CLEVELAND — A Northeast Ohio health system is taking a page from NASA’s playbook to treat the global pandemic.

What You Need To Know

  • University Hospitals is utilizing a command center approach, similar to NASA mission control, to treat patients

  • They created their command center in response to the COVID-19 pandemic

  • Mission control allows a centralized point for information sharing between multiple groups to help ensure successful missions/treatments

Outer space has been called the “final frontier,” but a new frontier is also back here at home — the COVID-19 pandemic.

“We very quickly realized that in order to manage this, we were going to need a centralized system that would allow folks to make quick decisions and be a collaboration point,” said University Hospitals Vice President of Operations and Logistics Sam Brown.

University Hospitals of Cleveland administrators set up a military-style command center with monitoring screens and communication channels in response to the outbreak.

“It’s to predict what may happen in order to get ahead of some of these things that are, frankly, very predictable in many cases, enabling folks with information in order to adjust accordingly” said Brown.

The concept of a command center is not a new one. NASA set up its first mission control for the Gemini IV in the 1960s. It’s a system that’s still in place today with intense training for all involved.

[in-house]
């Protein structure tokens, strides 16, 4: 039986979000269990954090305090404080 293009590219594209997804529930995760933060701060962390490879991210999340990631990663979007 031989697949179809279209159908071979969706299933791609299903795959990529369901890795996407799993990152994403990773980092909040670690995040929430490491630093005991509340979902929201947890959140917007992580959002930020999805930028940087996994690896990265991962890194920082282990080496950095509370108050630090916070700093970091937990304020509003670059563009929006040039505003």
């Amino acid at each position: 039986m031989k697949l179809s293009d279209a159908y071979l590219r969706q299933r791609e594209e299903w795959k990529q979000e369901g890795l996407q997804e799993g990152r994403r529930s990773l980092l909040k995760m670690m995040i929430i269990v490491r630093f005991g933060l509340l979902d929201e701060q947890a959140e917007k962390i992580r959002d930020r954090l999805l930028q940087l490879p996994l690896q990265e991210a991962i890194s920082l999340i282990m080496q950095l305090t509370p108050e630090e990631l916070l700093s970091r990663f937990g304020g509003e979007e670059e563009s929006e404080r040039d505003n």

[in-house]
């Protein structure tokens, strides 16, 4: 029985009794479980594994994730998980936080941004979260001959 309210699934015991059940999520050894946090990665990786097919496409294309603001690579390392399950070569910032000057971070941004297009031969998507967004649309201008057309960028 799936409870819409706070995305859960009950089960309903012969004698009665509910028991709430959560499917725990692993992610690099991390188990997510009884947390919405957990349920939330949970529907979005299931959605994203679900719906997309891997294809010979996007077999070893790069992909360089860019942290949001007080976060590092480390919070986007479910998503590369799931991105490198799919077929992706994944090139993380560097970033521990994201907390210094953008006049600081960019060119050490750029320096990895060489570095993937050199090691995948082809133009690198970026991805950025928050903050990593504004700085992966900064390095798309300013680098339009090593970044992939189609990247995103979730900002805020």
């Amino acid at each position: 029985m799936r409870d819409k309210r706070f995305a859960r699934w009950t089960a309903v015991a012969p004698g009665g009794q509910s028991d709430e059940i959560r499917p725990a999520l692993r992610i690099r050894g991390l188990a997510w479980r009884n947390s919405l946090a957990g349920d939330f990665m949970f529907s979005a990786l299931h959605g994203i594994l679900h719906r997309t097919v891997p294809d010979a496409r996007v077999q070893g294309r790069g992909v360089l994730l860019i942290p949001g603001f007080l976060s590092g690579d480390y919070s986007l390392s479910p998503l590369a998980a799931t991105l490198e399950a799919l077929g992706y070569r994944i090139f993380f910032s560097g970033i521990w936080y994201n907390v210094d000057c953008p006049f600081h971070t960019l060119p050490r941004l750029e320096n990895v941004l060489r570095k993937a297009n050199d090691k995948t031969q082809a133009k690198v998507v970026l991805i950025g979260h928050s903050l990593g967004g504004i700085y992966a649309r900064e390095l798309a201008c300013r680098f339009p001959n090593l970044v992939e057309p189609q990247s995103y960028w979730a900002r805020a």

“That’s because the people in mission control are the last line of defense for the crew,” said Ginger Kerrick, NASA. “Space is a dangerous environment and the crew needs us to watch over them.”

Trust is an important factor in relationships between the crew on a space mission and the team on the ground, and it takes time to earn.

“When you go through that time together and you see day after day proof that this flight controller can identify a problem and reach a solution that protects the crew,” said Kerrick.

Sharing information is a key component the health system wants to replicate to help build trust and provide patients an understanding of their care. Steps they’re taking toward the goal of continuing to improve treatments.

“I think in a smart world we should be able to get ahead of these things and offer intervention that’s convenient and personalized to folks,” said Brown.

And keep improving process for future operations, with the potential to unite mission control members virtually.

“It is who people are and what people do, and you don’t need to have a building and seats and a headset to be able to do that,” said Kerrick.

Sharing tools to complete missions from anywhere on the planet, and out of this world.